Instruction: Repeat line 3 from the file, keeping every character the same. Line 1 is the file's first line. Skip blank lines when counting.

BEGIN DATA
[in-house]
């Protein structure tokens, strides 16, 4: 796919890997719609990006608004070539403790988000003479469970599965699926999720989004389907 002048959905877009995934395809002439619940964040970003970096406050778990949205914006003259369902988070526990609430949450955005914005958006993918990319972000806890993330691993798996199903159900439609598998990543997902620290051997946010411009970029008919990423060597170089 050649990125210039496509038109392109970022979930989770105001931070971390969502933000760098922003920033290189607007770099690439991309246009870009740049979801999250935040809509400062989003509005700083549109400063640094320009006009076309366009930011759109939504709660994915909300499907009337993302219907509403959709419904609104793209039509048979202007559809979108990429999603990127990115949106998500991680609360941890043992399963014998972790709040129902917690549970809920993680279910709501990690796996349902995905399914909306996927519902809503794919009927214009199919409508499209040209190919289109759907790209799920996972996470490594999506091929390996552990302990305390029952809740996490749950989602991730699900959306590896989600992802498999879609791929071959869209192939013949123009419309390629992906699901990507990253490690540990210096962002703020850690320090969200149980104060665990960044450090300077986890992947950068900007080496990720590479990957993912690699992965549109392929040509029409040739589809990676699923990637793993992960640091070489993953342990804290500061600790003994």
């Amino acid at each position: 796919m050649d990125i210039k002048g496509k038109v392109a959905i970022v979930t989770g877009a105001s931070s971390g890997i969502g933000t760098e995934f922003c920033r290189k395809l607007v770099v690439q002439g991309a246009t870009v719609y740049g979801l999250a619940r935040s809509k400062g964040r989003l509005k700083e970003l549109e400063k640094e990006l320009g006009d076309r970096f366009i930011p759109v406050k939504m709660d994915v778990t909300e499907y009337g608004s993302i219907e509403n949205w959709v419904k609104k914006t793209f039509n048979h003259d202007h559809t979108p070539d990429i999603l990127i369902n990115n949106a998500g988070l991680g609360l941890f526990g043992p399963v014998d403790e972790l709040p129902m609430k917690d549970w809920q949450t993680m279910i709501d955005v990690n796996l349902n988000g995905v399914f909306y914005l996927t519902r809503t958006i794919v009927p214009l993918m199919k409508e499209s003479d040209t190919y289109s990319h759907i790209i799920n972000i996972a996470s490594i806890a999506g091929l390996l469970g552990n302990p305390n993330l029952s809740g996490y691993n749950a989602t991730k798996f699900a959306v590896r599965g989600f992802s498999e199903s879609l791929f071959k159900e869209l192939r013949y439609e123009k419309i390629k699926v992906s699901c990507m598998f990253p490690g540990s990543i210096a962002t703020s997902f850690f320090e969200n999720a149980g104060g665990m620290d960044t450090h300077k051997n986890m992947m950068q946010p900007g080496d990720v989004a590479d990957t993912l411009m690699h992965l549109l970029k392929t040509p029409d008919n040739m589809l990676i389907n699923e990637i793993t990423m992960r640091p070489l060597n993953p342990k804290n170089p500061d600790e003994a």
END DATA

């Amino acid at each position: 796919m050649d990125i210039k002048g496509k038109v392109a959905i970022v979930t989770g877009a105001s931070s971390g890997i969502g933000t760098e995934f922003c920033r290189k395809l607007v770099v690439q002439g991309a246009t870009v719609y740049g979801l999250a619940r935040s809509k400062g964040r989003l509005k700083e970003l549109e400063k640094e990006l320009g006009d076309r970096f366009i930011p759109v406050k939504m709660d994915v778990t909300e499907y009337g608004s993302i219907e509403n949205w959709v419904k609104k914006t793209f039509n048979h003259d202007h559809t979108p070539d990429i999603l990127i369902n990115n949106a998500g988070l991680g609360l941890f526990g043992p399963v014998d403790e972790l709040p129902m609430k917690d549970w809920q949450t993680m279910i709501d955005v990690n796996l349902n988000g995905v399914f909306y914005l996927t519902r809503t958006i794919v009927p214009l993918m199919k409508e499209s003479d040209t190919y289109s990319h759907i790209i799920n972000i996972a996470s490594i806890a999506g091929l390996l469970g552990n302990p305390n993330l029952s809740g996490y691993n749950a989602t991730k798996f699900a959306v590896r599965g989600f992802s498999e199903s879609l791929f071959k159900e869209l192939r013949y439609e123009k419309i390629k699926v992906s699901c990507m598998f990253p490690g540990s990543i210096a962002t703020s997902f850690f320090e969200n999720a149980g104060g665990m620290d960044t450090h300077k051997n986890m992947m950068q946010p900007g080496d990720v989004a590479d990957t993912l411009m690699h992965l549109l970029k392929t040509p029409d008919n040739m589809l990676i389907n699923e990637i793993t990423m992960r640091p070489l060597n993953p342990k804290n170089p500061d600790e003994a």